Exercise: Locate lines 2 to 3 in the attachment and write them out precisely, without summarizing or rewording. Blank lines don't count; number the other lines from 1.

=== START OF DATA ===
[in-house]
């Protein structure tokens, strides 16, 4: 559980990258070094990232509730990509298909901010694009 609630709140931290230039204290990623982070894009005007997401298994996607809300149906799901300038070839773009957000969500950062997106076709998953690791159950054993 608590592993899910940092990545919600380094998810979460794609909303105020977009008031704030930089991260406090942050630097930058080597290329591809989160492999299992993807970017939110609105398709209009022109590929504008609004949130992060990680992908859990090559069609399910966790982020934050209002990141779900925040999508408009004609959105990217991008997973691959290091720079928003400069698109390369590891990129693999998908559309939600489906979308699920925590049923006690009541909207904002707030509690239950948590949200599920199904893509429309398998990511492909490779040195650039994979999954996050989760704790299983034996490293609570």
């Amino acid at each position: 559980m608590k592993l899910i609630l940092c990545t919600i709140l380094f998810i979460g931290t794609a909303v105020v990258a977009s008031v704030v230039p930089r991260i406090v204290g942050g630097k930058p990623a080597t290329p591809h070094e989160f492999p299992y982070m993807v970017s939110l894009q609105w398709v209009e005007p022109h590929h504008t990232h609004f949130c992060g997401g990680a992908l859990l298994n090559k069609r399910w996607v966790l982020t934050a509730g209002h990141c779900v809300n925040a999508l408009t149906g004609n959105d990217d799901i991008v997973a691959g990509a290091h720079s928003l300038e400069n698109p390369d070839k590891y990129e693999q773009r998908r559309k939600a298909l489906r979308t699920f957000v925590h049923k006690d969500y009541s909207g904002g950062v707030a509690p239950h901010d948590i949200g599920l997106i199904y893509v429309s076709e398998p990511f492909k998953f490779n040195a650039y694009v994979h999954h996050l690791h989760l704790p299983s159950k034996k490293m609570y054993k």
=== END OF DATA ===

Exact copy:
């Protein structure tokens, strides 16, 4: 559980990258070094990232509730990509298909901010694009 609630709140931290230039204290990623982070894009005007997401298994996607809300149906799901300038070839773009957000969500950062997106076709998953690791159950054993 608590592993899910940092990545919600380094998810979460794609909303105020977009008031704030930089991260406090942050630097930058080597290329591809989160492999299992993807970017939110609105398709209009022109590929504008609004949130992060990680992908859990090559069609399910966790982020934050209002990141779900925040999508408009004609959105990217991008997973691959290091720079928003400069698109390369590891990129693999998908559309939600489906979308699920925590049923006690009541909207904002707030509690239950948590949200599920199904893509429309398998990511492909490779040195650039994979999954996050989760704790299983034996490293609570």
């Amino acid at each position: 559980m608590k592993l899910i609630l940092c990545t919600i709140l380094f998810i979460g931290t794609a909303v105020v990258a977009s008031v704030v230039p930089r991260i406090v204290g942050g630097k930058p990623a080597t290329p591809h070094e989160f492999p299992y982070m993807v970017s939110l894009q609105w398709v209009e005007p022109h590929h504008t990232h609004f949130c992060g997401g990680a992908l859990l298994n090559k069609r399910w996607v966790l982020t934050a509730g209002h990141c779900v809300n925040a999508l408009t149906g004609n959105d990217d799901i991008v997973a691959g990509a290091h720079s928003l300038e400069n698109p390369d070839k590891y990129e693999q773009r998908r559309k939600a298909l489906r979308t699920f957000v925590h049923k006690d969500y009541s909207g904002g950062v707030a509690p239950h901010d948590i949200g599920l997106i199904y893509v429309s076709e398998p990511f492909k998953f490779n040195a650039y694009v994979h999954h996050l690791h989760l704790p299983s159950k034996k490293m609570y054993k």